South Dakota Senate is currently considering a repeal to the Government Accountability and Anti-Corruption Act (Measure 22, IM-22), approved by voters in 2016. HB 1069, already passed by the state House, would completely kill IM-22 without any further say from voters.
Expected to vote on the measure Thursday, the South Dakota Senate delayed the vote until Wednesday.
State lawmakers assert that voters were tricked into voting for a measure that limited campaign finance and lobbying access, and created an independent ethics commission — something South Dakota has not had in a long time.
Just days after the 2016 election, a judge paused implementation of IM-22 at the behest of Republican lawmakers, but the judge added that there were some provisions of the measure that could be “saved.”
Legislators, however, wanted it scrapped completely. So, this week, they declared a state of emergency to overturn the provisions of the measure, a tactic that would prevent voters from being able to respond through referendum.
According to the Washington Post, one South Dakota legislator, Rep. Larry Rhoden, claims the state doesn’t need such immediate ethics reform.
“We are pretty squeaky clean, and I can say that with a great deal of pride in South Dakota; the ethics among the people that serve the state in the legislature, I would call impeccable,” he said.
Impeccable is a strong word; especially, when one looks at the state’s record.
The Center for Public Integrity (CPI) gave South Dakota an ‘F’ in 2015 — and in 2012 — on its Corruption Risk Report Card. In 2015, the state ranked 47th. In “Legislative Accountability” specifically, it ranked 45th.
“The state’s weak lobbying disclosure is among the reasons why South Dakota received an overall grade of F, or a numerical score of 56 out of 100, in the State Integrity Investigation, a data-driven assessment of government transparency and accountability by the Center for Public Integrity and Global Integrity. South Dakota suffered failing grades in nine of the investigation’s 13 categories, including lobbying disclosure, ranking it 47th in the nation overall,” CPI states.
IM-22 established an independent ethics commission to enforce the act’s provisions and maintain a publicly financed program for campaigns that were willing to comply with limitations to contributions and expenditures. South Dakota has not had an ethics commission of any kind since 1979.
There have been a couple of attempts to create a new ethics commission, at a broader scale than IM-22 would cover. All have failed.
In October 2013, a scandal emerged over inappropriate use of federal funding for the EB-5 visa program, in place to help foreigners who are willing to invest at least half a million dollars in job creating programs in the U.S.
According to the Rapid City Journal, mismanagement of the funds “included, among other things, the diversion of at least $1.7 million of investors’ money to a offshore holding company in Cyprus; the diversion of more than $3 million for unapproved expenses; and the diversion of more than $12 million to initially service debt underwritten by a lending company in the British Virgin Islands and then to buy that same lending company.”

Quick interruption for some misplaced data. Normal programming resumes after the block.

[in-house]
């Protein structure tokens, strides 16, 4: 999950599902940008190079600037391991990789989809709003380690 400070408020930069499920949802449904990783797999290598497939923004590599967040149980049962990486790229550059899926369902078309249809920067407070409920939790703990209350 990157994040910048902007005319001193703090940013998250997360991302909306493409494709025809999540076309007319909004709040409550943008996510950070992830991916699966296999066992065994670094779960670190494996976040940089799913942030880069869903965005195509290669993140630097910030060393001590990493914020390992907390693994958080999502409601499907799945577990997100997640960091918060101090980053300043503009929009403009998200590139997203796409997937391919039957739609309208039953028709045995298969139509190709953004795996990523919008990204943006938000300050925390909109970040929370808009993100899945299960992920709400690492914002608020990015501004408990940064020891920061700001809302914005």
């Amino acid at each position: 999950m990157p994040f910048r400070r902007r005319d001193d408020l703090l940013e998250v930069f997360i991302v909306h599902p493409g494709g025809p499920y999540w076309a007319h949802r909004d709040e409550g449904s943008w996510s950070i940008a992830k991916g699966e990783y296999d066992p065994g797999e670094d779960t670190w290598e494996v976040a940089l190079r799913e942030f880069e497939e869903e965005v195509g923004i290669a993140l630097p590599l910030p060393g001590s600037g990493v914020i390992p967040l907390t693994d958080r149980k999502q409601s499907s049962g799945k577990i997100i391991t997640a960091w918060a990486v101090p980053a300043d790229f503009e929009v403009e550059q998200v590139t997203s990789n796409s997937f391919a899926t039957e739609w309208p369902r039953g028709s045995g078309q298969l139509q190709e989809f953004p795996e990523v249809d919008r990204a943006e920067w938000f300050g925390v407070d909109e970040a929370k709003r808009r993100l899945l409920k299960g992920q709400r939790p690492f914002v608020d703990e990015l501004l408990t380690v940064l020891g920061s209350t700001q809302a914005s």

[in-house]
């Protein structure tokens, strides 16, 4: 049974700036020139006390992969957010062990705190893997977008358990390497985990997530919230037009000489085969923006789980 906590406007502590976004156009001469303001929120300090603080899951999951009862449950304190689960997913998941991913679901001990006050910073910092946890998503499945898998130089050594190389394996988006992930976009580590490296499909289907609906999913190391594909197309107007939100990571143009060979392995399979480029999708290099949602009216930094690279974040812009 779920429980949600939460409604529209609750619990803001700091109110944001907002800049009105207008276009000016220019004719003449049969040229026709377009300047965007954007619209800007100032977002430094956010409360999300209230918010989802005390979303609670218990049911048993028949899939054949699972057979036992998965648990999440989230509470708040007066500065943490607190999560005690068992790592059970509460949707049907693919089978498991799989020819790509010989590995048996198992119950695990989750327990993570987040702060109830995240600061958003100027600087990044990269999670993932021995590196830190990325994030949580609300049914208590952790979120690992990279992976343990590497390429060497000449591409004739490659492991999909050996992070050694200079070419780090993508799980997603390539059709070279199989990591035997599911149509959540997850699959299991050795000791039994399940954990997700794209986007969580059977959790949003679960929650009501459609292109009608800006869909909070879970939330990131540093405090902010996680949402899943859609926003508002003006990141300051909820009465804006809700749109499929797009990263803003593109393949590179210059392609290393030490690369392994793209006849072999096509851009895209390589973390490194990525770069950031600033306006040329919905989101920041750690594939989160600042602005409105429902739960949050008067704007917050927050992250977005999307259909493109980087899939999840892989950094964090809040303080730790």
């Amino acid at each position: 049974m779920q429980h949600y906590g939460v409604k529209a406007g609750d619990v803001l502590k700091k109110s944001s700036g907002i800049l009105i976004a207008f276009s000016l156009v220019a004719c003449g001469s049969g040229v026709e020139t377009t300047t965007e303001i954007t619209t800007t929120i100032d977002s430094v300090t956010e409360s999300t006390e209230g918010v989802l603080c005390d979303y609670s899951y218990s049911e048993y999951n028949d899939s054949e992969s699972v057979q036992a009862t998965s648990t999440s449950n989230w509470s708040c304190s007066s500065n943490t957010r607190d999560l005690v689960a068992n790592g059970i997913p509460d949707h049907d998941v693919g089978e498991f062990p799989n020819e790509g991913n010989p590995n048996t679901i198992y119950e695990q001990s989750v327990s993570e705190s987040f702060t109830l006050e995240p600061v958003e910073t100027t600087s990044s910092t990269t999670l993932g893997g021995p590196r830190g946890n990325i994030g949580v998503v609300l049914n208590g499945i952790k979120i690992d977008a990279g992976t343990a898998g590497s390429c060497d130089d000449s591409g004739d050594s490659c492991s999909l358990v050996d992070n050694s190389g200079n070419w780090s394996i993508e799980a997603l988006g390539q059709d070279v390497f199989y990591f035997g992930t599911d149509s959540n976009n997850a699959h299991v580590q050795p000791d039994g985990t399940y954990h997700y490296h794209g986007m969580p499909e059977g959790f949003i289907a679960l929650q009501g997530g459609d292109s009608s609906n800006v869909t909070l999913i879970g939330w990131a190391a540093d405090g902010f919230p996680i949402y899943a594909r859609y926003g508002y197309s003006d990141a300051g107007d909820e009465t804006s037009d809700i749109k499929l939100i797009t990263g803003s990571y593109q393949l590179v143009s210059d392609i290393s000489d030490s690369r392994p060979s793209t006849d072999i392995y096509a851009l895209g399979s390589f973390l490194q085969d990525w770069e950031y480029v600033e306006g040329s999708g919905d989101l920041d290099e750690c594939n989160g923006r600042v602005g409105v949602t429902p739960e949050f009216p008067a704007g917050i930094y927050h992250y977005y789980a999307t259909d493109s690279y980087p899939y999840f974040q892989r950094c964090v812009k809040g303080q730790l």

The U.S. Citizenship and Immigration Services no longer trusts South Dakota with the EB-5 program.
Capital Journal reported in 2015 that there were still a lot of questions surrounding EB-5 and another scandal involving a program called GEAR UP, most important of them: “How is it that some South Dakotans in recent years have felt so comfortable misusing millions, thinking that they will not get caught?”
The Capital Journal writes:
“Conservative South Dakota likes to grouse about federal overreach and over-regulation. But South Dakota, starting during the Republican administration of former Gov. Mike Rounds, offers a compelling argument that what was needed here was more federal regulation and oversight, not less. What we had here was shoddy government. The state and its partners did a lousy job managing two programs, and people were tempted into wrongdoing because they knew oversight was lax.”
“Across the board, the state lacks robust laws to prevent corruption, apparently the result of a sense, at least among South Dakota’s ruling class, that burdensome controls are not needed in a rural state with a supposedly high degree of familiarity, trust and cordiality,” the Center for Public Integrity also notes.
The lack of effective oversight does not point to implicit corruption within the legislature. However, the EB-5 and GEAR UP cases alone refute the claim that everything is “squeaky clean” in South Dakota.
State lawmakers claim that there are currently 4 bills in the legislature that can replace IM-22 and still honor the will of the people: HB1076, which would create a State Government Accountability Board, HB1073, which would prohibit public officials and members of their immediate family from accepting gifts from lobbyists exceeding $100, SB53, which would create a campaign finance ethics commission, and SB54, which puts in place laxer campaign finance restrictions.
How voters respond to these replacements to IM-22 remains to be seen.
Chart From The Center For Public Integrity